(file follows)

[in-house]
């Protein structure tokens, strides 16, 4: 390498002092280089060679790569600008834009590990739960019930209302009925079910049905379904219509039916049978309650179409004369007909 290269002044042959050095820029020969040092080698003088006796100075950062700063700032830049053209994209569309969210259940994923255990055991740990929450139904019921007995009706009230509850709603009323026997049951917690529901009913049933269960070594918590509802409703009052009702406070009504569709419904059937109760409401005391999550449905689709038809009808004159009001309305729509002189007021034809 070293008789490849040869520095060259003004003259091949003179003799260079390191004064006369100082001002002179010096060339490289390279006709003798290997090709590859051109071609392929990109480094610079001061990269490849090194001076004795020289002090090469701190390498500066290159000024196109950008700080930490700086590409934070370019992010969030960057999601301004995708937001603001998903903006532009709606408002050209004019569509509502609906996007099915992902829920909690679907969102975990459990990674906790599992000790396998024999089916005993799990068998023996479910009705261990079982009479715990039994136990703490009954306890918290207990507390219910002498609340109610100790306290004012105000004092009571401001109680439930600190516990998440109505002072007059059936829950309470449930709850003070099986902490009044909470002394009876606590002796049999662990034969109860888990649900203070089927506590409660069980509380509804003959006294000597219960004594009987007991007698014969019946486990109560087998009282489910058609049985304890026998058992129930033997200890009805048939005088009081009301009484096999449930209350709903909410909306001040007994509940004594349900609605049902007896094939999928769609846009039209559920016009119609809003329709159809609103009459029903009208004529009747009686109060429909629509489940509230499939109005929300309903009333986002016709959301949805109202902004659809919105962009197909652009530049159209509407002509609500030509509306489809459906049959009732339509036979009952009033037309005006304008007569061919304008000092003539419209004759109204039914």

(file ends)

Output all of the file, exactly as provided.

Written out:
[in-house]
């Protein structure tokens, strides 16, 4: 390498002092280089060679790569600008834009590990739960019930209302009925079910049905379904219509039916049978309650179409004369007909 290269002044042959050095820029020969040092080698003088006796100075950062700063700032830049053209994209569309969210259940994923255990055991740990929450139904019921007995009706009230509850709603009323026997049951917690529901009913049933269960070594918590509802409703009052009702406070009504569709419904059937109760409401005391999550449905689709038809009808004159009001309305729509002189007021034809 070293008789490849040869520095060259003004003259091949003179003799260079390191004064006369100082001002002179010096060339490289390279006709003798290997090709590859051109071609392929990109480094610079001061990269490849090194001076004795020289002090090469701190390498500066290159000024196109950008700080930490700086590409934070370019992010969030960057999601301004995708937001603001998903903006532009709606408002050209004019569509509502609906996007099915992902829920909690679907969102975990459990990674906790599992000790396998024999089916005993799990068998023996479910009705261990079982009479715990039994136990703490009954306890918290207990507390219910002498609340109610100790306290004012105000004092009571401001109680439930600190516990998440109505002072007059059936829950309470449930709850003070099986902490009044909470002394009876606590002796049999662990034969109860888990649900203070089927506590409660069980509380509804003959006294000597219960004594009987007991007698014969019946486990109560087998009282489910058609049985304890026998058992129930033997200890009805048939005088009081009301009484096999449930209350709903909410909306001040007994509940004594349900609605049902007896094939999928769609846009039209559920016009119609809003329709159809609103009459029903009208004529009747009686109060429909629509489940509230499939109005929300309903009333986002016709959301949805109202902004659809919105962009197909652009530049159209509407002509609500030509509306489809459906049959009732339509036979009952009033037309005006304008007569061919304008000092003539419209004759109204039914």